If you've ever been to a big coverage event where things are up for grabs you know how crazy folks can be fighting over a few inches of space.

The question remains to be seen if there will be riser space provided for those who don't want a guaranteed spot with power etc or if you will be fending for yourself somewhere on crowd level where a couple folks holding signs will block your view. A walk-thru for media soon should answer those questions.

As Jim said, paying for stuff on the campaign trail is standard now. Reporters already paying to travel with the candidate up to and including election day will probably not be paying the filing center fee. And those reporters, photographers and TV crews you see get off Air Force One with the president -- each organization pays probably $1 million per year for the privilege of staffing that.

And for the NCAA question Chuck brings up. I don't mind paying for high-speed access at events, it's a way to make sure you get images out and are not playing roulette with cell signals. What I do have a problem with is that photo is charged rates many times what the word folks pay. Word folks can get on the NCAA's wireless for access of about $25 for the Final Four (or two days at an early round site) while photo is charged several hundred dollars and at times more than $1,000. I figured up a few years ago what my company was charged for high-speed access for photo would have paid for nearly 50 writers.
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Mark Peters, Photographer
Highland | IL | USA | Posted: 8:13 PM on 10.21.08
->> George/Chuck (others)-

What is your view on the $935 fee to access the "press file" tent which is where all of the ranking campaign officials will be?
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Geoff Miller, Photographer
Portage | MI | USA | Posted: 8:21 PM on 10.21.08
->> "The question remains to be seen if there will be riser space provided for those who don't want a guaranteed spot with power etc or if you will be fending for yourself somewhere on crowd level where a couple folks holding signs will block your view. A walk-thru for media soon should answer those questions."

See here for the details from the Obama camp:
http://blogs.suntimes.com/sweet/2008/10/obama_campaign_selling_chicago.html

To answer your question, from the Obama camp: "Credentials to access the General Media Area are available at no cost. Please note that the General Media Area is outdoors, unassigned and may have obstructed views. General Media Area credentials do not include access to riser positions, satellite truck parking or the press filing center."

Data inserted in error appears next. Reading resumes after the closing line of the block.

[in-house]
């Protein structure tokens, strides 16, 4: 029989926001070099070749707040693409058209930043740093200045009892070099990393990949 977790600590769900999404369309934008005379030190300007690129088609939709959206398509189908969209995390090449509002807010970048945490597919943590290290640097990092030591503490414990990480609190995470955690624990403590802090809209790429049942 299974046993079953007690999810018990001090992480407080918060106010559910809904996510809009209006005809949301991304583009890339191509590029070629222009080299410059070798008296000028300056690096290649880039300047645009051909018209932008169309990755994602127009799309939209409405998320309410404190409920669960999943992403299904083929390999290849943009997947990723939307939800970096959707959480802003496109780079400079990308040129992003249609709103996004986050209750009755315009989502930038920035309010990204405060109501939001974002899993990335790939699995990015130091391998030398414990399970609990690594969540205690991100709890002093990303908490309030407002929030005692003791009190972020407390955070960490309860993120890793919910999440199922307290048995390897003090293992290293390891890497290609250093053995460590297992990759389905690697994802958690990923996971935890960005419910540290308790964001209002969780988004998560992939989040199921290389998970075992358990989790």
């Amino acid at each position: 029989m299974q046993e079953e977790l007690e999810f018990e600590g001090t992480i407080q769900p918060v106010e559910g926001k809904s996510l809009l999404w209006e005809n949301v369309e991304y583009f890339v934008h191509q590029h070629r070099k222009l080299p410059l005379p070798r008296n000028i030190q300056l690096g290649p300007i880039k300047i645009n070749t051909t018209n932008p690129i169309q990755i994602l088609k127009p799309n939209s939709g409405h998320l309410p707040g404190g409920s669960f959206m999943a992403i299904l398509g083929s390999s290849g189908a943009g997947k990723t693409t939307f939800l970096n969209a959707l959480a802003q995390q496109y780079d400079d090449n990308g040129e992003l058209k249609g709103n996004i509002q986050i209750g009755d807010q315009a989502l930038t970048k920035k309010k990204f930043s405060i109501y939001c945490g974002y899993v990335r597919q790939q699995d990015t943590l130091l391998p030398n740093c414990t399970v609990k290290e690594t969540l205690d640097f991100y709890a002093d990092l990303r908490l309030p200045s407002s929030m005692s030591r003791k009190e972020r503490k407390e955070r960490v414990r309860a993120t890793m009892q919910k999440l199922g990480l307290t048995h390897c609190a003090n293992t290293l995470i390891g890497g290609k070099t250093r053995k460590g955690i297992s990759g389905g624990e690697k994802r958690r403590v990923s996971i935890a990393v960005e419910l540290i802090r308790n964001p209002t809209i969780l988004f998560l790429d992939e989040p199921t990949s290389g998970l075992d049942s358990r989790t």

So as long as you don't mind SRO ground level access (which may only offer an obstructed view), no access to campaign officials, no press center access, and no nothing else... then it's still free. Anything else, and the minimum fee is $880.

For those that think this is OK, then I hope you won't mind when the NFL and such decide to charge you $$$ for simple field access.
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Tom Knier, Photographer
Lancaster | PA | USA | Posted: 8:23 PM on 10.21.08
->> If I recall, my television station's ownership group plopped down some hefty coin for a spot on the TV risers in Jacksonville for the Super Bowl in 2005... Sounds like the same deal here.

It's a sad and natural progression of capitalism- if you CAN sell it, you WILL.
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Jeff Martin, Photographer
wellington | OH | usa | Posted: 8:24 PM on 10.21.08
->> I'm amazed no one has suggested a news boycott. If the NCAA, was charging 900 bucks to get into the post game interview room after the Fiesta Bowl, people would be screaming. The prices they are talking about are more that what is necessary to cover risers or what ever.

If oboma wants to charge, that's his right. Just don't defend it here, then complain when the NFL, NBA, NCAA, or IHSAA goes the same route.
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Jason Frizzelle, Photographer
Wilmington | NC | USA | Posted: 8:40 PM on 10.21.08
->> Well I understand the need to weed out the number of media but I feel it can be done in a different way. The millions more rally made you apply and I had to send in a detailed summary of what I would be covering. Many events do the application and it seems to have worked for them. As far as the NCAA is concerned they exsist to make money.
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George Bridges, Photographer, Photo Editor
Washington | DC | USA | Posted: 9:11 PM on 10.21.08
->> Geoff, I had already read all that and actually have read all the press sign-up forms from the Obama camp myself, not what others are saying.

I've had this batted around with folks my from organization and others who have covered Washington and campaigns for many years longer than my experience with national politics and they are taking a wait-and-see attitude for what the media walk-thru shows for print media.

In 2000 in Nashville I was in a SRO spot on a short ladder and had a good view of the stage and had my computer and phone line at my feet. Of course I worked an 18-hour day, spent 12 of those hours in the rain and never saw the candidate. In Nashville there were risers set aside for TV standup crews on one side and there was plenty of space there as well for stills to set up too, it was just not the best angle so we decided to man other positions. Of course, I don't know if TV paid anything back then but they probably did for power and phone lines (as we all did).

And Mark, the fee for the press-file area is a way for reporters to have some comforts while there. They will have a seat, access to television broadcasts of results, food, a roof and heat (remember this is Chicago in November so the weather can be everywhere from 70 and sunny to snow). Remember at football games the reporters carry in a 5-pound laptop, sit in the heated press box and eat hot food and get spoon-fed stats. Photographers stand in 3-degree weather with a foot of snow and eat cold hot dogs at halftime and lug 60 pounds of gear back and forth. Reporters like their comfort! (just getting a joke in on my reporter friends.)